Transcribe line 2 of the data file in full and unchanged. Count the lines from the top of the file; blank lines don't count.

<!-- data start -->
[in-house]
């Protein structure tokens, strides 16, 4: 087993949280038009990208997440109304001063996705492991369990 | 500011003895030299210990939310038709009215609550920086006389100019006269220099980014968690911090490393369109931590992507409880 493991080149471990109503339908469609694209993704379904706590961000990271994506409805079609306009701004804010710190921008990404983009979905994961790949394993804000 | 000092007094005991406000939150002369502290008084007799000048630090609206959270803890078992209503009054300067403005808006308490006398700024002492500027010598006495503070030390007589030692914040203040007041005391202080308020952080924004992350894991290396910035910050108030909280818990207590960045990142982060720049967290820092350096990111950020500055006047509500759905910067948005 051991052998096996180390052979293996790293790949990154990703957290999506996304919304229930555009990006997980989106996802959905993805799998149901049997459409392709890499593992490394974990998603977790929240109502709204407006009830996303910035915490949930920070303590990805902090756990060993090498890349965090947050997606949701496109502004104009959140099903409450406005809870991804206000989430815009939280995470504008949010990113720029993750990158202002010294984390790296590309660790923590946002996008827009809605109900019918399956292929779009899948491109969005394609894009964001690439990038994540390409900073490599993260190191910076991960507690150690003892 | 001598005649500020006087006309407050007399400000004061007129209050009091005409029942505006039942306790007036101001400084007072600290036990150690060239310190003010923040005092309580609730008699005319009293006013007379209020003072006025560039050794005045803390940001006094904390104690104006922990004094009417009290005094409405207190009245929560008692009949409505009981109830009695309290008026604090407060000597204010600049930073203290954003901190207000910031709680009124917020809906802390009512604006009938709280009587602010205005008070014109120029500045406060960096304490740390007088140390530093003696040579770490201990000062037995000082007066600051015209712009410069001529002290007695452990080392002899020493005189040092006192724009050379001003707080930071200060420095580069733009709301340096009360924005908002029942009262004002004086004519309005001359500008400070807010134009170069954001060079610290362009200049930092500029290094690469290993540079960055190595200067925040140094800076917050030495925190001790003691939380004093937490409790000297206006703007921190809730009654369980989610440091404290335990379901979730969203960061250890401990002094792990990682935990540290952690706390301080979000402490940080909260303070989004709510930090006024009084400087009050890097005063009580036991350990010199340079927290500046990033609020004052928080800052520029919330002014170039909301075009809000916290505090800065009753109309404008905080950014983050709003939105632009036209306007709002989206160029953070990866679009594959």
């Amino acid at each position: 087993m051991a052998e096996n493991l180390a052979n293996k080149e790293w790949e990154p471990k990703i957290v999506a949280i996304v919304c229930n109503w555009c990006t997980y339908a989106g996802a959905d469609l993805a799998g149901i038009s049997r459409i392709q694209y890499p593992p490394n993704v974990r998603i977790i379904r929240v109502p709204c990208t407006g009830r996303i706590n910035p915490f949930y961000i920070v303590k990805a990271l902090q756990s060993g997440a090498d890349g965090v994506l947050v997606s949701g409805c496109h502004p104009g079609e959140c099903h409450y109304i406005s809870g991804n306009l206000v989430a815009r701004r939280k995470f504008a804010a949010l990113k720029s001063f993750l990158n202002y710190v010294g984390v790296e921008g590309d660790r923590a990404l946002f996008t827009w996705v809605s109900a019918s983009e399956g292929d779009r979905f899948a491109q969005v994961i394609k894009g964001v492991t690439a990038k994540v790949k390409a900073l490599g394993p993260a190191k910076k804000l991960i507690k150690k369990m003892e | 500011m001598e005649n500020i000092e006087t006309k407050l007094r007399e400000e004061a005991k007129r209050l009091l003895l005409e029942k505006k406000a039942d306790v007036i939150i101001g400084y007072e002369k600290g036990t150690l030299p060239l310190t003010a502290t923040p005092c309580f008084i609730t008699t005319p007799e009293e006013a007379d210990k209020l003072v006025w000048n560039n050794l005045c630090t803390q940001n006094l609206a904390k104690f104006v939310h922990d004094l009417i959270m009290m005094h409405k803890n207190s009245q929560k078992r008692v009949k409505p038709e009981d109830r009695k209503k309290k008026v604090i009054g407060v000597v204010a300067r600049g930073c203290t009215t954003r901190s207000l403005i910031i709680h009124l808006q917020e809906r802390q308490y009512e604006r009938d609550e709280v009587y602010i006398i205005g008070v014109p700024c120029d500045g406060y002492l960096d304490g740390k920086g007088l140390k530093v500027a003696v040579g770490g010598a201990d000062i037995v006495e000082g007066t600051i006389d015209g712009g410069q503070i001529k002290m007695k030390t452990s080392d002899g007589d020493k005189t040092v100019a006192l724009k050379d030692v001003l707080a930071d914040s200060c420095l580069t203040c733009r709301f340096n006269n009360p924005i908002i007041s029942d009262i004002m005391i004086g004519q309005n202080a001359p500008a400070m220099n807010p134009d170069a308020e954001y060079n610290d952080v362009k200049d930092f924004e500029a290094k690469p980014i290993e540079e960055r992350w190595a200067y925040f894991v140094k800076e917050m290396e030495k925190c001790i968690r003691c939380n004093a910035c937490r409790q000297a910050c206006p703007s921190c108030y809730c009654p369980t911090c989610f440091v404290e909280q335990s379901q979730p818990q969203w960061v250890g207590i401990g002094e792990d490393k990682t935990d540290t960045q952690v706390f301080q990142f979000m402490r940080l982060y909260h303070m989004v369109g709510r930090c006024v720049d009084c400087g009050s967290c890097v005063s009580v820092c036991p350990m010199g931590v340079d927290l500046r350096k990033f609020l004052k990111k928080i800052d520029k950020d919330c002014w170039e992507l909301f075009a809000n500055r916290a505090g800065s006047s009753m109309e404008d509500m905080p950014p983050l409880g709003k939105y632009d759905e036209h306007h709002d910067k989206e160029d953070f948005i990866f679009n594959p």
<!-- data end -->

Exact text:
């Protein structure tokens, strides 16, 4: 087993949280038009990208997440109304001063996705492991369990 | 500011003895030299210990939310038709009215609550920086006389100019006269220099980014968690911090490393369109931590992507409880 493991080149471990109503339908469609694209993704379904706590961000990271994506409805079609306009701004804010710190921008990404983009979905994961790949394993804000 | 000092007094005991406000939150002369502290008084007799000048630090609206959270803890078992209503009054300067403005808006308490006398700024002492500027010598006495503070030390007589030692914040203040007041005391202080308020952080924004992350894991290396910035910050108030909280818990207590960045990142982060720049967290820092350096990111950020500055006047509500759905910067948005 051991052998096996180390052979293996790293790949990154990703957290999506996304919304229930555009990006997980989106996802959905993805799998149901049997459409392709890499593992490394974990998603977790929240109502709204407006009830996303910035915490949930920070303590990805902090756990060993090498890349965090947050997606949701496109502004104009959140099903409450406005809870991804206000989430815009939280995470504008949010990113720029993750990158202002010294984390790296590309660790923590946002996008827009809605109900019918399956292929779009899948491109969005394609894009964001690439990038994540390409900073490599993260190191910076991960507690150690003892 | 001598005649500020006087006309407050007399400000004061007129209050009091005409029942505006039942306790007036101001400084007072600290036990150690060239310190003010923040005092309580609730008699005319009293006013007379209020003072006025560039050794005045803390940001006094904390104690104006922990004094009417009290005094409405207190009245929560008692009949409505009981109830009695309290008026604090407060000597204010600049930073203290954003901190207000910031709680009124917020809906802390009512604006009938709280009587602010205005008070014109120029500045406060960096304490740390007088140390530093003696040579770490201990000062037995000082007066600051015209712009410069001529002290007695452990080392002899020493005189040092006192724009050379001003707080930071200060420095580069733009709301340096009360924005908002029942009262004002004086004519309005001359500008400070807010134009170069954001060079610290362009200049930092500029290094690469290993540079960055190595200067925040140094800076917050030495925190001790003691939380004093937490409790000297206006703007921190809730009654369980989610440091404290335990379901979730969203960061250890401990002094792990990682935990540290952690706390301080979000402490940080909260303070989004709510930090006024009084400087009050890097005063009580036991350990010199340079927290500046990033609020004052928080800052520029919330002014170039909301075009809000916290505090800065009753109309404008905080950014983050709003939105632009036209306007709002989206160029953070990866679009594959």